Definitions and Distinctions



Per the EPA, “sanitize” means to “kill bacteria on surfaces using chemicals.” Whereas the EPA defines “disinfect” as meaning to “kill viruses and bacteria using chemicals.”


A disinfectant “is a substance, or mixture of substances, that destroys or irreversibly inactivates bacteria, fungi and viruses, but not necessarily bacterial spores in the inanimate environment – such as hard surfaces.”


Disinfectants are the broader, better option to prevent disease spread.


“Chemicals,” by the way, can be plant-derived compounds or synthetic.


The Agency does not regulate “cleaners” that simply remove dirt and organic matter from surfaces using soap or detergents. Many disinfectants and sanitizers contain cleaning agents, so they can do double duty at home and in the stable.


Read The Label!


The EPA regulates disinfectants to ensure they meet specific standards before they can be used by the public. The EPA clarifies that disinfectants are pesticides and can be harmful.


Reading product labels carefully and using as instructed are critical. Products registered by the EPA have been evaluated and the wording on their labels approved for accuracy. This includes whether the product needs to be diluted, how long it needs to stay on the applied surface to be effective and in what forms in can be used – sprays, wipes, etc.


Choosing Efficacy & Safety


Thymox is distinct in the disinfectant category because it is EPA registered, proven to kill 99.9% of viruses and bacteria and rated in the Agency’s safest category for use on humans and animals.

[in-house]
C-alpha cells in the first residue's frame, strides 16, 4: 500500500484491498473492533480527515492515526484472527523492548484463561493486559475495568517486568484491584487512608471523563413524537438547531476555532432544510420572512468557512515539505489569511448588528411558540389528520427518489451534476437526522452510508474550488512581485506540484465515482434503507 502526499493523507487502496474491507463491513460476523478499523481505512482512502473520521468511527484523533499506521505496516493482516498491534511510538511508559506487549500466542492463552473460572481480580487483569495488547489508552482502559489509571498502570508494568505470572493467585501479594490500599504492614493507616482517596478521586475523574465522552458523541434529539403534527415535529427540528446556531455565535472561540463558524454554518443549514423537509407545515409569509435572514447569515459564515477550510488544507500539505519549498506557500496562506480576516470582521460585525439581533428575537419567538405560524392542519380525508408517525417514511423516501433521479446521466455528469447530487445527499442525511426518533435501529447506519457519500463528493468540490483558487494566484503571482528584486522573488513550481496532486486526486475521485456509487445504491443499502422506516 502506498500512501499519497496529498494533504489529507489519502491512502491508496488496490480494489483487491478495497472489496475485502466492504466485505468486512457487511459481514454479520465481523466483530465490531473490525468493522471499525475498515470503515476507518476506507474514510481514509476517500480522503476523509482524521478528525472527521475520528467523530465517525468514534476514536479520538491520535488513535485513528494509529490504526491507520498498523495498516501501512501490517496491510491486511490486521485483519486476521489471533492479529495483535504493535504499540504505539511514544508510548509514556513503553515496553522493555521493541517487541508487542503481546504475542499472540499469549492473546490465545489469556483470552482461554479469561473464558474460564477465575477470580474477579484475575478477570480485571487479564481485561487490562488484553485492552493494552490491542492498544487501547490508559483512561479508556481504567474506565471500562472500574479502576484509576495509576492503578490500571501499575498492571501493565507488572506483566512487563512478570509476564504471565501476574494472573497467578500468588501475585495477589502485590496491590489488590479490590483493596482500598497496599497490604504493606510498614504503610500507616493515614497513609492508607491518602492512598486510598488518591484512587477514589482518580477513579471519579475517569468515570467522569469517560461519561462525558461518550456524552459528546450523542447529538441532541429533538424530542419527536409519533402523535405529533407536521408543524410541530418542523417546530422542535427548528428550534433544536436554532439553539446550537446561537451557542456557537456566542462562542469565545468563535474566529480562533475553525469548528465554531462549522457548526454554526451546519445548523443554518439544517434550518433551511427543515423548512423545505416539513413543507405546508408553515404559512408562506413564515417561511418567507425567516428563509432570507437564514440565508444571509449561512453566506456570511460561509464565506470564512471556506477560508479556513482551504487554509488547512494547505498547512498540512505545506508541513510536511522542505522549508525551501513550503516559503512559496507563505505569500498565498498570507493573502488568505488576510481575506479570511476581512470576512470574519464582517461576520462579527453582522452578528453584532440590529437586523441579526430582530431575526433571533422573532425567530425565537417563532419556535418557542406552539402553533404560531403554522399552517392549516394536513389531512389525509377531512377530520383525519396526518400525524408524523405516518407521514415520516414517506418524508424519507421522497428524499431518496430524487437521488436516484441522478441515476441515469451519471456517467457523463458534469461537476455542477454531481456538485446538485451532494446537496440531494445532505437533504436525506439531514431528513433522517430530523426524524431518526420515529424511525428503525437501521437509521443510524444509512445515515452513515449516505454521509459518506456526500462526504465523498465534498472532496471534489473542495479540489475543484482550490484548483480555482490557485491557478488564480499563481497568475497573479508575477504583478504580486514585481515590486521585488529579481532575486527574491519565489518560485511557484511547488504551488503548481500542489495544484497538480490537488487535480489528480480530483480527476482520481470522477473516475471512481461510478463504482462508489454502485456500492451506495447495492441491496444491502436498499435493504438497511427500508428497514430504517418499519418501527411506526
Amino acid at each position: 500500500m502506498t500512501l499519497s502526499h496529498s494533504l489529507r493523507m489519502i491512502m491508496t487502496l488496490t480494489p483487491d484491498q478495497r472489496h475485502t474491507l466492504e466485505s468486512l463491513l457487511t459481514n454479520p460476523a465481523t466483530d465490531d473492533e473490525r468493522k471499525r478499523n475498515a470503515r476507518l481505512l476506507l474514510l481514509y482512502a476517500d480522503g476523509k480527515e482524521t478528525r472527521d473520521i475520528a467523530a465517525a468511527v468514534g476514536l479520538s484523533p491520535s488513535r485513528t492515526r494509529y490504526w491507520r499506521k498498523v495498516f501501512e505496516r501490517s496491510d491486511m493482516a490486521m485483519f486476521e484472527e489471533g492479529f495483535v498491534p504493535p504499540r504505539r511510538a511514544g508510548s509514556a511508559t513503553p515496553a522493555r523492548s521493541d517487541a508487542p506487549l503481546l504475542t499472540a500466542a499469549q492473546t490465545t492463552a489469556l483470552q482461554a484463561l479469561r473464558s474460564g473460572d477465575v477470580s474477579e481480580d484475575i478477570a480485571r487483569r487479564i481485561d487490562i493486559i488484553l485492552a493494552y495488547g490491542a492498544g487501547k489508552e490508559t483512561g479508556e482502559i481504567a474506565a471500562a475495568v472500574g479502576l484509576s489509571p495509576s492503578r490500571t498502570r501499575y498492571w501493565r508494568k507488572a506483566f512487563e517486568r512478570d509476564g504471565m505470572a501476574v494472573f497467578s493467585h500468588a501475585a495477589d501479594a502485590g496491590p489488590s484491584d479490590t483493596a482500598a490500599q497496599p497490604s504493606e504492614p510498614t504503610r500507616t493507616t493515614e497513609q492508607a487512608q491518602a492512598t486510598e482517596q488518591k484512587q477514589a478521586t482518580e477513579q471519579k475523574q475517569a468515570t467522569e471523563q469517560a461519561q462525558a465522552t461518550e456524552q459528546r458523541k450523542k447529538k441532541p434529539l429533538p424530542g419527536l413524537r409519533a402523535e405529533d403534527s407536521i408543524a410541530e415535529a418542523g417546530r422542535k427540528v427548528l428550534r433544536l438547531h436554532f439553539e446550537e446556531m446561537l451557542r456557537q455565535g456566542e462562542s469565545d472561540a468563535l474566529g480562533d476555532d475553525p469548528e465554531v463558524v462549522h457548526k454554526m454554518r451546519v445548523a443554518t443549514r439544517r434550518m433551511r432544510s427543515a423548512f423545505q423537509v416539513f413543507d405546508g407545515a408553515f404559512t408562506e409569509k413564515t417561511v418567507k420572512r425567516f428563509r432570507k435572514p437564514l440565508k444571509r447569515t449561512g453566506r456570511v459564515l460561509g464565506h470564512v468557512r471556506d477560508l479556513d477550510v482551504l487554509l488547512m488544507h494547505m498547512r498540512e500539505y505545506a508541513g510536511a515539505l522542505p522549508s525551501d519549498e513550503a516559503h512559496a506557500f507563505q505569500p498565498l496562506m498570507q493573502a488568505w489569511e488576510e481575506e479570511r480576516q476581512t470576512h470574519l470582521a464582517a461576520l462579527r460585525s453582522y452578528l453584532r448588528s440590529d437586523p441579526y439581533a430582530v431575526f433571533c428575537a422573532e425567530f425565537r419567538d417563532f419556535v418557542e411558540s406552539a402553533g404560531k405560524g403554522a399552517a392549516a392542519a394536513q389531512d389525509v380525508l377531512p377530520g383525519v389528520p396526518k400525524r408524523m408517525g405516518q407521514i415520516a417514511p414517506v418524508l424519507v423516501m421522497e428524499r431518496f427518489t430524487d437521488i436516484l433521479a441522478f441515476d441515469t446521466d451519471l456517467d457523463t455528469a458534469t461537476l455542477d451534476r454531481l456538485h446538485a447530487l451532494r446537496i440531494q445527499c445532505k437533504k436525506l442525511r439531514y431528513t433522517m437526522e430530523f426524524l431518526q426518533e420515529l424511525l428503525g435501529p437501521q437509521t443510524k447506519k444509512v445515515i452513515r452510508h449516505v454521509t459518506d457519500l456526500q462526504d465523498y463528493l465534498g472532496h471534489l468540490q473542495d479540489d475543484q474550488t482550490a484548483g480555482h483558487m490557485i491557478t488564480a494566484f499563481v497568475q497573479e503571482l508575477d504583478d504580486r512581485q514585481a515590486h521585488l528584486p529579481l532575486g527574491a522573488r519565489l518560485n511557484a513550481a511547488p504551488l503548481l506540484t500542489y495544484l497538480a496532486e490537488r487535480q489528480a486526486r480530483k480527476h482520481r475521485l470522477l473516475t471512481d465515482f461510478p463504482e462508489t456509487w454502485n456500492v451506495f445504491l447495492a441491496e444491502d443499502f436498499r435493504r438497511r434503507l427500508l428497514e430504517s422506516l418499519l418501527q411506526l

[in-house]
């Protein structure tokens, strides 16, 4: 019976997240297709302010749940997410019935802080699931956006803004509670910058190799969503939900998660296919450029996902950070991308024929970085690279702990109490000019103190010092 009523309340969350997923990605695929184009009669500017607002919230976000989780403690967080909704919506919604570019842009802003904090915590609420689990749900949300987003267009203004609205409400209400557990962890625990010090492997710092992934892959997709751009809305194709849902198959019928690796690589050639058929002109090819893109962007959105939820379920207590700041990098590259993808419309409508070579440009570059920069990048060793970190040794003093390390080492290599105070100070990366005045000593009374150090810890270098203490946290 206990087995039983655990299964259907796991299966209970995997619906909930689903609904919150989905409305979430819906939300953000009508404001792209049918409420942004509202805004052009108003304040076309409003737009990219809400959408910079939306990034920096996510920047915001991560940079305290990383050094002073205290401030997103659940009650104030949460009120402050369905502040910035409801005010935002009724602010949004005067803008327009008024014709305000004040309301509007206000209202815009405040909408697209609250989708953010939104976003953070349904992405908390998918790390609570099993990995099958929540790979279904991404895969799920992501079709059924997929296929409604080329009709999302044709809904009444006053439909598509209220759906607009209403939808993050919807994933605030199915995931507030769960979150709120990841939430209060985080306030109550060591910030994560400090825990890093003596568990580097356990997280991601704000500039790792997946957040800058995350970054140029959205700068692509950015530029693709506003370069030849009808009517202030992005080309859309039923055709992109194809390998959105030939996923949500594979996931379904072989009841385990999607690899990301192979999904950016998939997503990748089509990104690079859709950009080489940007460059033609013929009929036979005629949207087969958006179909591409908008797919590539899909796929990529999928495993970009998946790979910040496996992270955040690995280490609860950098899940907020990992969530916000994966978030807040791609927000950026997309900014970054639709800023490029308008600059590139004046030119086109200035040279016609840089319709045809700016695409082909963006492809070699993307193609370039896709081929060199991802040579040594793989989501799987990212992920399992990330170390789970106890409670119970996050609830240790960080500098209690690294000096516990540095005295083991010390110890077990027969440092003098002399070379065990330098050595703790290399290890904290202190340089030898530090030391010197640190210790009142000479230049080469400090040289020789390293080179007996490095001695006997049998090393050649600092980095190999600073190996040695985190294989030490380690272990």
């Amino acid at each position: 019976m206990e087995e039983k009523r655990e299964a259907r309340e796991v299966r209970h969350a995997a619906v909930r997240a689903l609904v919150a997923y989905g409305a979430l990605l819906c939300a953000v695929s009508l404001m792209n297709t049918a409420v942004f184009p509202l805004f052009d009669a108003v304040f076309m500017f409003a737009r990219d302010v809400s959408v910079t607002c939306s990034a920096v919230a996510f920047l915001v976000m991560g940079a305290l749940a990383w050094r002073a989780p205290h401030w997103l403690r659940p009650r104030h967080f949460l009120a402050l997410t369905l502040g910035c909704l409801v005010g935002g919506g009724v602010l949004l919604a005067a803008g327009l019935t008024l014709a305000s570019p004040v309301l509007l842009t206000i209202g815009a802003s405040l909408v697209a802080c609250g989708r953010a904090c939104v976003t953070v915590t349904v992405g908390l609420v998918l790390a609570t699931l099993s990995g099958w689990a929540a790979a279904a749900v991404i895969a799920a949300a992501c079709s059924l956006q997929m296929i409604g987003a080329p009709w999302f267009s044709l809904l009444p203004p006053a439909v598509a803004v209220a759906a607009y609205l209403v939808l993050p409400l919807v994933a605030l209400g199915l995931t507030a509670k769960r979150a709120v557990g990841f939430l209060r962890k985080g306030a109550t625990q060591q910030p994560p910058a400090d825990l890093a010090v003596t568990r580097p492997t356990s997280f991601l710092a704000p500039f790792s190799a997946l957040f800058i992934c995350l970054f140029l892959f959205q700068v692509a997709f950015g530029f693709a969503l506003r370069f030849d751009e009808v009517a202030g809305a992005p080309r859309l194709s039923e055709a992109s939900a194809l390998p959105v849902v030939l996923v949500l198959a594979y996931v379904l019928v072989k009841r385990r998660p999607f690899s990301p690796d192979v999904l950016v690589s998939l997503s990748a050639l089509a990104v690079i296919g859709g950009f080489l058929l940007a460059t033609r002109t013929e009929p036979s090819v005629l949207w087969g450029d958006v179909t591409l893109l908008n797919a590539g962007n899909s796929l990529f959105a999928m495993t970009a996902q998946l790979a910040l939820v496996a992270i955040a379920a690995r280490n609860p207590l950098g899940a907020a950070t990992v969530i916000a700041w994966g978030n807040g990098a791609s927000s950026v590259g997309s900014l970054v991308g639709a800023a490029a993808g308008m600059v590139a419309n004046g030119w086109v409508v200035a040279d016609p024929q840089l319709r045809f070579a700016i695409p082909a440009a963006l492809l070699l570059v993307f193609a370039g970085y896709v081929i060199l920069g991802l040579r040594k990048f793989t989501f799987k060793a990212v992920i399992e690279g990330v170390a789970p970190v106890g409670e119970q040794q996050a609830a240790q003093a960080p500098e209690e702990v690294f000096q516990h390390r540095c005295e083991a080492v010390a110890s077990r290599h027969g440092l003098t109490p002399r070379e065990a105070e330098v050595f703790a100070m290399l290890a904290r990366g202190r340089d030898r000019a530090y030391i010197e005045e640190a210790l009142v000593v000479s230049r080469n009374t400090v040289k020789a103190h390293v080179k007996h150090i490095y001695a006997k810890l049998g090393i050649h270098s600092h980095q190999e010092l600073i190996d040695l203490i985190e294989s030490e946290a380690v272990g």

Thymox enhances the antimicrobial power of thymol, from the plant thyme, with a blend of botanical soaps and additives. It is effective and easy to use, while also being safe.


The active ingredient in other disinfectants with similar efficacy can be toxic. These include hydrogen peroxide, bleach and quaternary ammonium compounds.


The Environmental Protection Agency has four categories of toxicity for hard surface disinfectants – from Category I, which is “highest toxicity,” to Category IV, which is the lowest toxicity and defined as safe for use.


Toxicity levels usually correlate to harshness, too. Bleach, quaternary or hydrogen peroxide-based products can irritate or damage skin and eyes, trigger allergic responses and/or corrode the surfaces to which they’re applied.  


Typically, masks and gloves are recommended when applying products based on these active ingredients.


Thyme for Thymox


Thymox - EPA registered, safe disinfectant

Thymox is an EPA-registered disinfectant that’s super effective, safe and easy to use.

Thymox is an EPA category IV product. As such, Thymox can be confidently used on any surface in the stable or home. Its label has no warnings or special handling directions. It is non-abrasive and non-corrosive.


The efficacy of thymol is enhanced by Thymox’s delivery mechanism – a “nano emulsion” that allows accurate and stable dispersion of the active ingredient.  In practice, this means that Thymox delivers billions of nano-sized droplets with each spray, for superior killing effect.


Unlike many disinfectants, Thymox is a ready-to-use product. It does not need to be diluted or mixed before application. It does not need to be rinsed or wiped off after use – even on food-contact surfaces. 


As a bonus, Thymox has a pleasant, natural scent.



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Dust-free horse bedding and Thymox disinfectant help busy horsewoman Jennifer Coleman live the dream.


Jennifer coleman and Palantir

Jen and Palantir competing in Indiana Event Association Horse Trials.